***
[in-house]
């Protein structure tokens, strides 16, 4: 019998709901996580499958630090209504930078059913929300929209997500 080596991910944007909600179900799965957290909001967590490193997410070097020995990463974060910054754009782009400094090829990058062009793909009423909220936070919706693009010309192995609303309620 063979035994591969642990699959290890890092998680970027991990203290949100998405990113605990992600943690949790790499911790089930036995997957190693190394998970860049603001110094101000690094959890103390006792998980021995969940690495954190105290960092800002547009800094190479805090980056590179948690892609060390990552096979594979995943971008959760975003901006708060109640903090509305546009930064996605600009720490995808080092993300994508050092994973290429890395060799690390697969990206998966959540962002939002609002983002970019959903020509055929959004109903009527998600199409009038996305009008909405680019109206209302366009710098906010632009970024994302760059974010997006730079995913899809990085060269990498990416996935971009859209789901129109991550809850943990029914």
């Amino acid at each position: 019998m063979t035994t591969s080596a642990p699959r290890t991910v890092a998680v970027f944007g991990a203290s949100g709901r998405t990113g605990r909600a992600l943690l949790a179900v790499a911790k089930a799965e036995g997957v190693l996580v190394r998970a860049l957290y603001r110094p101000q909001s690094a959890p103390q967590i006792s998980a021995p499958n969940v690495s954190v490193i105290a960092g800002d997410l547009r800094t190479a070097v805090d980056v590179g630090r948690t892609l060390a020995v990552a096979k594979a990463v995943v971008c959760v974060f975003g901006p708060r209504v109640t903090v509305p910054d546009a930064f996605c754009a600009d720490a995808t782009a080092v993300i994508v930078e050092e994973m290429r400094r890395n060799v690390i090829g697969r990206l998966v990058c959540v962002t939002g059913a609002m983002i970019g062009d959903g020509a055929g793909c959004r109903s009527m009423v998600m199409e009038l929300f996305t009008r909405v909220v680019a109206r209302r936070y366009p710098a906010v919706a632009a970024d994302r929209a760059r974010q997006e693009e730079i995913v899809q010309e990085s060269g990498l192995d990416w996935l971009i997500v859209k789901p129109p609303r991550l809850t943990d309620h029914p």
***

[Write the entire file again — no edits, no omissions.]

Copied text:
[in-house]
């Protein structure tokens, strides 16, 4: 019998709901996580499958630090209504930078059913929300929209997500 080596991910944007909600179900799965957290909001967590490193997410070097020995990463974060910054754009782009400094090829990058062009793909009423909220936070919706693009010309192995609303309620 063979035994591969642990699959290890890092998680970027991990203290949100998405990113605990992600943690949790790499911790089930036995997957190693190394998970860049603001110094101000690094959890103390006792998980021995969940690495954190105290960092800002547009800094190479805090980056590179948690892609060390990552096979594979995943971008959760975003901006708060109640903090509305546009930064996605600009720490995808080092993300994508050092994973290429890395060799690390697969990206998966959540962002939002609002983002970019959903020509055929959004109903009527998600199409009038996305009008909405680019109206209302366009710098906010632009970024994302760059974010997006730079995913899809990085060269990498990416996935971009859209789901129109991550809850943990029914």
């Amino acid at each position: 019998m063979t035994t591969s080596a642990p699959r290890t991910v890092a998680v970027f944007g991990a203290s949100g709901r998405t990113g605990r909600a992600l943690l949790a179900v790499a911790k089930a799965e036995g997957v190693l996580v190394r998970a860049l957290y603001r110094p101000q909001s690094a959890p103390q967590i006792s998980a021995p499958n969940v690495s954190v490193i105290a960092g800002d997410l547009r800094t190479a070097v805090d980056v590179g630090r948690t892609l060390a020995v990552a096979k594979a990463v995943v971008c959760v974060f975003g901006p708060r209504v109640t903090v509305p910054d546009a930064f996605c754009a600009d720490a995808t782009a080092v993300i994508v930078e050092e994973m290429r400094r890395n060799v690390i090829g697969r990206l998966v990058c959540v962002t939002g059913a609002m983002i970019g062009d959903g020509a055929g793909c959004r109903s009527m009423v998600m199409e009038l929300f996305t009008r909405v909220v680019a109206r209302r936070y366009p710098a906010v919706a632009a970024d994302r929209a760059r974010q997006e693009e730079i995913v899809q010309e990085s060269g990498l192995d990416w996935l971009i997500v859209k789901p129109p609303r991550l809850t943990d309620h029914p």